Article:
Early in February 1917 composer Darius Milhaud left war-tom France for Rio de Janeiro as the secretary to the newly appointed French Minister to Brazil. His experiences there would not affect French politics, but they would influence French music.

Milhaud arrived in Rio in the middle of Carnaval — [a major event in the Brazilian year, and the holiday was his introduction to Brazilian folklore.] In his autobiography My Happy Life, Milhaud described the excitement in the streets as the time for Carnaval approached.

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“One of the dancers’ favorite amusements is to improvise words to a melody that’s repeated over and over. The singer is supposed to keep coming up with new words, and as soon as he starts to run out of ideas, somebody new takes over. The monotony of this unending chorus and its persistent rhythm end up creating a hypnotic effect and the dancers fall under the spell of it.

“The crowds in the ballrooms are a good deal more elegant. The ladies go to the ball in their formal attire, leaning on their husbands’ arms. Since most of the Negro dancers are servants, they borrow their masters’ clothes, and sometimes even their names and titles. One night I heard “The President of the Senate” and “The British Ambassador” announced and saw two Negro couples, dressed to beat the band, come forward proudly.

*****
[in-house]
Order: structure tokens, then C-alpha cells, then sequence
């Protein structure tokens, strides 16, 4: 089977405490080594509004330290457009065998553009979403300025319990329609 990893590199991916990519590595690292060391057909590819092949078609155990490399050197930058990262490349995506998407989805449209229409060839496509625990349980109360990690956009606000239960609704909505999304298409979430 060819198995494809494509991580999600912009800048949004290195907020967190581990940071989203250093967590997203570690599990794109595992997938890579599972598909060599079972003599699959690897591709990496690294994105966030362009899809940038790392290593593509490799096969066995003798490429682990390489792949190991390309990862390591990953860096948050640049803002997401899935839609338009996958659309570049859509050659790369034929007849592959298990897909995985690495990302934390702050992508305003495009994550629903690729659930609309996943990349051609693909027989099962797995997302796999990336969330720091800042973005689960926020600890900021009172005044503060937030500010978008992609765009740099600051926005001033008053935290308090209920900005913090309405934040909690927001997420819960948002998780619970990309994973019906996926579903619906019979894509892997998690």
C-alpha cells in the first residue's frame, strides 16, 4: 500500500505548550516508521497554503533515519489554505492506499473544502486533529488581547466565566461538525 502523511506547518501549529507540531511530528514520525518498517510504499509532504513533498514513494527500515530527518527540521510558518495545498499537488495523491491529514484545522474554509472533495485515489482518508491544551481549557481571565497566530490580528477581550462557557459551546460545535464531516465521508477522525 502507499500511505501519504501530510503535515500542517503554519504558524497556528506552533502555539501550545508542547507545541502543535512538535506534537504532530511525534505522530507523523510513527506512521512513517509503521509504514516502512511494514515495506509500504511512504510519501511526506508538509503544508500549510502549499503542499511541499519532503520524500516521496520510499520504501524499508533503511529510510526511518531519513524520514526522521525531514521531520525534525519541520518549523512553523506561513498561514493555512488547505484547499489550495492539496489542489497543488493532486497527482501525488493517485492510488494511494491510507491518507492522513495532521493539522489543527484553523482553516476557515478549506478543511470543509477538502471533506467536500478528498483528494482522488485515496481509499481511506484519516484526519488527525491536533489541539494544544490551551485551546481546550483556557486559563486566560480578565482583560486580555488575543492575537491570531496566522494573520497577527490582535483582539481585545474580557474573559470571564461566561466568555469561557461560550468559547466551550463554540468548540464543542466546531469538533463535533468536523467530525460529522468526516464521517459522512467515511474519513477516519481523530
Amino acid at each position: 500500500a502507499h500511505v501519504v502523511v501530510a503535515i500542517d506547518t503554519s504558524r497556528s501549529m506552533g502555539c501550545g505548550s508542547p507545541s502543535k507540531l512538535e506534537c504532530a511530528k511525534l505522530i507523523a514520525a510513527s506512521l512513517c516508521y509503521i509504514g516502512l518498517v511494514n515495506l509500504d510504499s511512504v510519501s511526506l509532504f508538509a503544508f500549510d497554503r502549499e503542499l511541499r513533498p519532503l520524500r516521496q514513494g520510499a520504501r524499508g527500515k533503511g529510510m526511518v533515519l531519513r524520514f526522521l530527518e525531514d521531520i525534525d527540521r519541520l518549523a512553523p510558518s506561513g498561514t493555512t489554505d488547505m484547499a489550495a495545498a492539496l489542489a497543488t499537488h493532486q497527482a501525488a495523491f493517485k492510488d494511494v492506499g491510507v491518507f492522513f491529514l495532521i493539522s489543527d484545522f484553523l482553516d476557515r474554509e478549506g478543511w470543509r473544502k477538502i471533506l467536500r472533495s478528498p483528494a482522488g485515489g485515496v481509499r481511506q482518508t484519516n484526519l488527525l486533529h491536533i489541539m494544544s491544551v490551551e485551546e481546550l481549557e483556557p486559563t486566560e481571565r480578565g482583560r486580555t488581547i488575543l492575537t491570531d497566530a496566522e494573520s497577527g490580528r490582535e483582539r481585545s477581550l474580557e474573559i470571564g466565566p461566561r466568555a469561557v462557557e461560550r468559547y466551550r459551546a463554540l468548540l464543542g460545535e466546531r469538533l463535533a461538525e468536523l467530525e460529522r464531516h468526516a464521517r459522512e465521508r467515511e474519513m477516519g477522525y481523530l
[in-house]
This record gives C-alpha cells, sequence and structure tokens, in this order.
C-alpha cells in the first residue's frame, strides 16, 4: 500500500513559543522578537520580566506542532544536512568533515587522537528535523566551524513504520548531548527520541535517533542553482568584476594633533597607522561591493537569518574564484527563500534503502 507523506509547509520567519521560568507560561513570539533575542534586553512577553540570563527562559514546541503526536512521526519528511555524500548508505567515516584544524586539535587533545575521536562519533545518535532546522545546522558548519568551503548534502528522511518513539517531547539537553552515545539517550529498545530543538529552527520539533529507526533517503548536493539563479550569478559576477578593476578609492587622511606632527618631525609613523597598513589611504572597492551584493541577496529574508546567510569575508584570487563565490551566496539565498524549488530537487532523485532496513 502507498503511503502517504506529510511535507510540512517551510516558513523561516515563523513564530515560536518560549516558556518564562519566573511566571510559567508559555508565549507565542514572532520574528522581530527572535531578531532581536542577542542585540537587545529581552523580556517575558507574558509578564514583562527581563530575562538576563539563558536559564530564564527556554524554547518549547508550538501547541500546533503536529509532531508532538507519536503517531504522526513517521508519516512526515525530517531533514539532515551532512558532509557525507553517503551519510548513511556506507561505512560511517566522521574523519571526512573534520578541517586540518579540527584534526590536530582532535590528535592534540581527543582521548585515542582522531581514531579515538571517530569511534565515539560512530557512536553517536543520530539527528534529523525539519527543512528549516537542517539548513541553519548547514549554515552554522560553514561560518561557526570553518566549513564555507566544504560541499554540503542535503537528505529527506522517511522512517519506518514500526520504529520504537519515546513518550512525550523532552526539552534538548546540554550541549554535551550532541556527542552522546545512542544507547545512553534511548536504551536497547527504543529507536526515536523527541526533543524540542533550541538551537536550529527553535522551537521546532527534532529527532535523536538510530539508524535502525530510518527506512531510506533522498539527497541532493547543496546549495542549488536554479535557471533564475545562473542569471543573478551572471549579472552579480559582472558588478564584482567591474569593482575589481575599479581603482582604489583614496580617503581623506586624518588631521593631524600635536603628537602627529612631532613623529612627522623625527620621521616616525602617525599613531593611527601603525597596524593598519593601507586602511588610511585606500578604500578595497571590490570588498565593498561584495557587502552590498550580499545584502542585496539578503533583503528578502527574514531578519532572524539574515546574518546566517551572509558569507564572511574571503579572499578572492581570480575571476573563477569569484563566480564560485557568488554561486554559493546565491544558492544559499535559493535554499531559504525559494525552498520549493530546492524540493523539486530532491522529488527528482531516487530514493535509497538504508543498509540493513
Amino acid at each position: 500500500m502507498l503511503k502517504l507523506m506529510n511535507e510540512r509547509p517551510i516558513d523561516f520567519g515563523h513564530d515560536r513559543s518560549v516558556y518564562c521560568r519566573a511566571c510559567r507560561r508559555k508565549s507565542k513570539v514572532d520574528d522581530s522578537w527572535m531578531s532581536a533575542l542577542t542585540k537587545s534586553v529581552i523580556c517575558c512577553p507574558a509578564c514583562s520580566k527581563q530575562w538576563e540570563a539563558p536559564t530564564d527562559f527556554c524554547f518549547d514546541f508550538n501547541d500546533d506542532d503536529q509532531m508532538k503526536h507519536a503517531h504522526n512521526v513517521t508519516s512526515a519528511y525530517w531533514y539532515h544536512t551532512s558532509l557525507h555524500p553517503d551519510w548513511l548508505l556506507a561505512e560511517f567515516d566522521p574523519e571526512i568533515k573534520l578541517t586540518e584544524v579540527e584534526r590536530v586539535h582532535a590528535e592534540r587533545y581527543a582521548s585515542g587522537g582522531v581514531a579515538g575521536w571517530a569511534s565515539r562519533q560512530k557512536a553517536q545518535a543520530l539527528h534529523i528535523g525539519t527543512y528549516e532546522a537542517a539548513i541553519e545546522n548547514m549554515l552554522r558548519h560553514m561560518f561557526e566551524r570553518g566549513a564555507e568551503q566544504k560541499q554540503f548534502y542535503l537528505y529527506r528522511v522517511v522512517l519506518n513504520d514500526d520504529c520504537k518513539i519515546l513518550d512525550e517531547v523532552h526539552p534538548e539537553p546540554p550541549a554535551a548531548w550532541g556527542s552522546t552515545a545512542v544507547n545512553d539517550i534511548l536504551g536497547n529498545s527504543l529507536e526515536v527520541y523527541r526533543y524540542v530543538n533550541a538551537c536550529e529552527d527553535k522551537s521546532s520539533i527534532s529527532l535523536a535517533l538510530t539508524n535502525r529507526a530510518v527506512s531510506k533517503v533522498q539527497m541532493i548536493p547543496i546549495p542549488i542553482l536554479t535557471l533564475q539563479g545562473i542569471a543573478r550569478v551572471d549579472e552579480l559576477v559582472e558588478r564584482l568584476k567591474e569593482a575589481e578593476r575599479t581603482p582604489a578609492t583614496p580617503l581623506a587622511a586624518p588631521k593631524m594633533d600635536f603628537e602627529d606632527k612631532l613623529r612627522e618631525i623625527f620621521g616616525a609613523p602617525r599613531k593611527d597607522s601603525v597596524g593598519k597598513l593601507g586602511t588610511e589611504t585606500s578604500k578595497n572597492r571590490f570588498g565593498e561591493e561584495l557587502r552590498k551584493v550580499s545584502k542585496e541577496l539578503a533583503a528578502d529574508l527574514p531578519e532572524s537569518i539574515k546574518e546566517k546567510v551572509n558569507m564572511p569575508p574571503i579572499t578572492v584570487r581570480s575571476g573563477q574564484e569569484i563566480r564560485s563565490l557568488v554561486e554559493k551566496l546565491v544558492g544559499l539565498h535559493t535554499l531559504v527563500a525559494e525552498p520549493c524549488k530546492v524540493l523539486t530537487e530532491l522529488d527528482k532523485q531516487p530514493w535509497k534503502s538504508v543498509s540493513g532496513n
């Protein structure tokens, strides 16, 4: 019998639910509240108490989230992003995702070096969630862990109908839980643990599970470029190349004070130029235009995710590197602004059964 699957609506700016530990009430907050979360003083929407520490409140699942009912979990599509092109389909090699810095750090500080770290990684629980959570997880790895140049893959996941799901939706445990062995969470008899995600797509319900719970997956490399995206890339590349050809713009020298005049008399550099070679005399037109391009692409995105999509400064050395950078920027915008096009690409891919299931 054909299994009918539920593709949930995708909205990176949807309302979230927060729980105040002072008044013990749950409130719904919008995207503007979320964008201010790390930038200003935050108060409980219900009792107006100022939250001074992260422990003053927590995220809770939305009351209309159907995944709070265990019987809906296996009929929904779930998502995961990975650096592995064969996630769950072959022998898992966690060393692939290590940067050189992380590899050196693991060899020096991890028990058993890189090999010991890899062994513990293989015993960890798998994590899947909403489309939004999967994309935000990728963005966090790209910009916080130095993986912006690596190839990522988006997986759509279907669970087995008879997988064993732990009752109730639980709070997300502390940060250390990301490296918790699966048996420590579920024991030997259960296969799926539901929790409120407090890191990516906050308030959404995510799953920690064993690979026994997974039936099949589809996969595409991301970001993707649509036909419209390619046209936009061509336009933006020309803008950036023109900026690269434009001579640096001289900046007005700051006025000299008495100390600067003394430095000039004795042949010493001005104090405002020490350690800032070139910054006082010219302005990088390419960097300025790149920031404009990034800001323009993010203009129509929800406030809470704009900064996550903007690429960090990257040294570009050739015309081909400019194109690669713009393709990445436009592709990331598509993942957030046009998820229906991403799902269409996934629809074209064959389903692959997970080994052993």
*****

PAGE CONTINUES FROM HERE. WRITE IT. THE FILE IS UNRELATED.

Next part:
“For six weeks the entire population throws itself into singing and dancing. There is always one song that becomes the most popular and it becomes the Carnaval song. We heard the one for 1917 wherever we went, cranked out by little orchestras in front of movie theaters, played by military bands and municipal orchestras, whistled and sung in some form in every house — and it followed us around all winter long.”

The rhythms and melodies of Rio stuck with Milhaud longer than that. He went on to write some of his best and most popular works inspired by the music he heard in Brazil during Carnaval.

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